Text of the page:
An Indian American education activist is being accused online of being anti-Black for her opposition to affirmative action student admissions policies and lamenting that the US Supreme Court hearings on the matter lacked discussion regarding Asian Americans.
Author Asra Nomani shared her observations on Twitter on Oct. 31 after attending the hearings of both cases filed by Students for Fair Admissions (SFFA) against the admissions policies of Harvard University and the University of North Carolina at Chapel Hill.
SFFA alleges that the race-conscious admissions policies implemented at the schools discriminate against Asian American applicants.
Nomani, who shares the same sentiment, noted that the proceedings felt like an “emotional roller coaster.”
Born in India, I was on an emotional roller coaster today in the Supreme Court, listening to 3 justices + 4 lawyers try to gaslight America on the reality of anti-Asian racism. Fortunately, 4 justices argued fiercely. My bet: 6-2, Harvard loses. 6-3 UNC loses. America wins 💯 🇺🇸 pic.twitter.com/IsQ1yK8Ny1
— Asra Nomani – Living in “somebody else’s country” (@AsraNomani) October 31, 2022
“It’s so disheartening, I can’t even begin to tell you,” she says in a video. “Sitting there through so many hours of oral arguments… Hardly a word was said about the blatant discrimination and racism that’s happening against Asians. It was the subtext but yet hardly discussed while the universities try to do their little song and dance about diversity… Anybody would support the idea of diversity right? But not through the hands of racism and discrimination.”
Some Twitter users expressed their support for Nomani, praising her for “fighting for such a just & noble cause.”
“Great job,fighting for such a just & noble cause. More power to you Mam,” wrote one user.
Great job,fighting for such a just & noble cause. More power to you Mam. https://t.co/Ss6dGWWKMP
— Tariq (@Torque_28) November 5, 2022
“@AsraNomani please keep doing what you are doing. Bring the knowledge,” wrote another.
@AsraNomani please keep doing what you are doing. Bring the knowledge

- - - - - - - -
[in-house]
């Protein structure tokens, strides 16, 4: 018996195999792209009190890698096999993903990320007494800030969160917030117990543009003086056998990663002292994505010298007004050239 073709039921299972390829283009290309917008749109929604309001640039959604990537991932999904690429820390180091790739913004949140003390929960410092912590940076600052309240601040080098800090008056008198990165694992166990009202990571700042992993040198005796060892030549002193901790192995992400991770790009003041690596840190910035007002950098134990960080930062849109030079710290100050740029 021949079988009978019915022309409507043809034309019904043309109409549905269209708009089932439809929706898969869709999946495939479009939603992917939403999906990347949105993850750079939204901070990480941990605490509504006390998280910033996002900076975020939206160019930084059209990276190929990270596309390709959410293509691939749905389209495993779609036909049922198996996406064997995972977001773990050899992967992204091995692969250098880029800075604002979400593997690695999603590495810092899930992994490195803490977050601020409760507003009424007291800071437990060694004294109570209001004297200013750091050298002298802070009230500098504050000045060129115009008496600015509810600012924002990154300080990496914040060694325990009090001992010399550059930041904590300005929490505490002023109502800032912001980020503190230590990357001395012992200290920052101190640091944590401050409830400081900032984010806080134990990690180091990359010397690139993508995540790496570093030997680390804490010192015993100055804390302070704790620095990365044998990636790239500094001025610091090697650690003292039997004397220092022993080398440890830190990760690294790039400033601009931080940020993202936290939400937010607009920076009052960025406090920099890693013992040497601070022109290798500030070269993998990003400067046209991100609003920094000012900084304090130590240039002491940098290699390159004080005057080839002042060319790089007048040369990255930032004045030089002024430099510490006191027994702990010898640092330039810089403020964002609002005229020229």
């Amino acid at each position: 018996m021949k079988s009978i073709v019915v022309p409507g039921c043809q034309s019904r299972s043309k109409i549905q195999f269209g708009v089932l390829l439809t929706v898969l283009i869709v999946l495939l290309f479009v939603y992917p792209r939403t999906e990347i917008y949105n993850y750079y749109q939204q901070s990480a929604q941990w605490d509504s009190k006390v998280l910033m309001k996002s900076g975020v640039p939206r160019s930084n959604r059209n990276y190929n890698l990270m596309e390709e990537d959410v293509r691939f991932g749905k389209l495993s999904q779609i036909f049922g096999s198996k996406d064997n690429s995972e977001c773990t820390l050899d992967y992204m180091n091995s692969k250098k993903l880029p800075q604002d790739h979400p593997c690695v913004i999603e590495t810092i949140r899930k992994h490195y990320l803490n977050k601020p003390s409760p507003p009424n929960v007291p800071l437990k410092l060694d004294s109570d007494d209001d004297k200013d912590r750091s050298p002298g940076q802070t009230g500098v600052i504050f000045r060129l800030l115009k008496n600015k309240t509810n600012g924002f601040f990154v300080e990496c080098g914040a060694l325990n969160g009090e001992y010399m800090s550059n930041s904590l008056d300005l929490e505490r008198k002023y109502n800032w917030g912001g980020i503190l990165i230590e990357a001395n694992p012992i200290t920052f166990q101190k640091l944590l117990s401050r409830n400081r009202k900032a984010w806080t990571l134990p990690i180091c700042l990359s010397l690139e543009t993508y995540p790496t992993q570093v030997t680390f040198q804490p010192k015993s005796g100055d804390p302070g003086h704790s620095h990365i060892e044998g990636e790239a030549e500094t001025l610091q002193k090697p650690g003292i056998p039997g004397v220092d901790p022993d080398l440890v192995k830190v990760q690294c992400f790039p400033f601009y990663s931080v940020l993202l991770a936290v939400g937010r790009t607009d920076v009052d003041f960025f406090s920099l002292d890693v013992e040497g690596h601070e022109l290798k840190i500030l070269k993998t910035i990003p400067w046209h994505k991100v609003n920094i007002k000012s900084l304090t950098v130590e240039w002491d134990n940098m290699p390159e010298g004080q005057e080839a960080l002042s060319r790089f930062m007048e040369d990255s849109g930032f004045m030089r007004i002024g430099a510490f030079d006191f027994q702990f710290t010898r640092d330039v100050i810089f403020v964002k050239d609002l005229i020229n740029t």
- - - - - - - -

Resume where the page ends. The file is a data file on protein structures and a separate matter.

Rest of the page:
— Drey Glover (@AudreyG74538719) November 6, 2022
However, there were also some who accused her of dismissing the struggles of Black communities and harboring hate against them.
“Indians are the most anti-black community in the US,” a user commented.
Indians are the most anti-black community in the US. https://t.co/oufWDQzKxB
— poonam (@poonamkachanddd) November 5, 2022
“A privileged OC Muslim migrates to US for better & luxurious life, ignoring the history of struggle of Blacks, wants to block their progress through affirmation action like the same reason Meritorious,” wrote another.
If you thought racism is done by whites and Brahm!nism done Brahm!ns. Look👇A privileged OC Muslim migrates to US for better & luxurious life, ignoring the history of struggle of Blacks, wants to block their progress through affirmation action like the same reason Meritorious https://t.co/eC7OSlsa6u
— 🖤 Kaala Seth 🖤 (@4m_raj) November 4, 2022
“Good job @AsraNomani throwing the black community under the bus,” chimed one user. “Your ungrateful ass should remember that your parents came here on the back of civil right struggles of black people.”
Good job @AsraNomani throwing the black community under the bus. Your ungrateful ass should remember that your parents came here on the back of civil right struggles of black people. https://t.co/9VQxD2qwv1
— Jiyo (@JiyoAurrJeeneDo) November 5, 2022
“Hypocrites…..They hardly say a single word about casteism in India but wanna be heard in other countries for racism,” said a user. “The world should know this reality.”
Hypocrites…..They hardly say a single word about casteism in India but wanna be heard in other countries for racism.The world should know this reality. https://t.co/eoYYp1Uy0j
— ankit (@ankitverma1184) November 5, 2022
Nomani, an immigrant from India who came to the U.S. at age 4, is a former Wall Street Journal correspondent. She is also a co-founder of the group Coalition for TJ, which advocates for “diversity and excellence” at Thomas Jefferson High School for Science and Technology in Alexandria, Virginia.
In an interview with Fox News on Wednesday, Nomani noted how she felt as if Asians were “erased from the discussion” in the proceedings.
“In the social justice movement, diversity doesn’t include Asians and we end up erased so much from the evaluation of what is best for America,” she was quoted as saying.
The U.S. Supreme Court, which is set to reveal its decision in 2023, is widely expected to rule in favor of SFFA and put an end to the policy.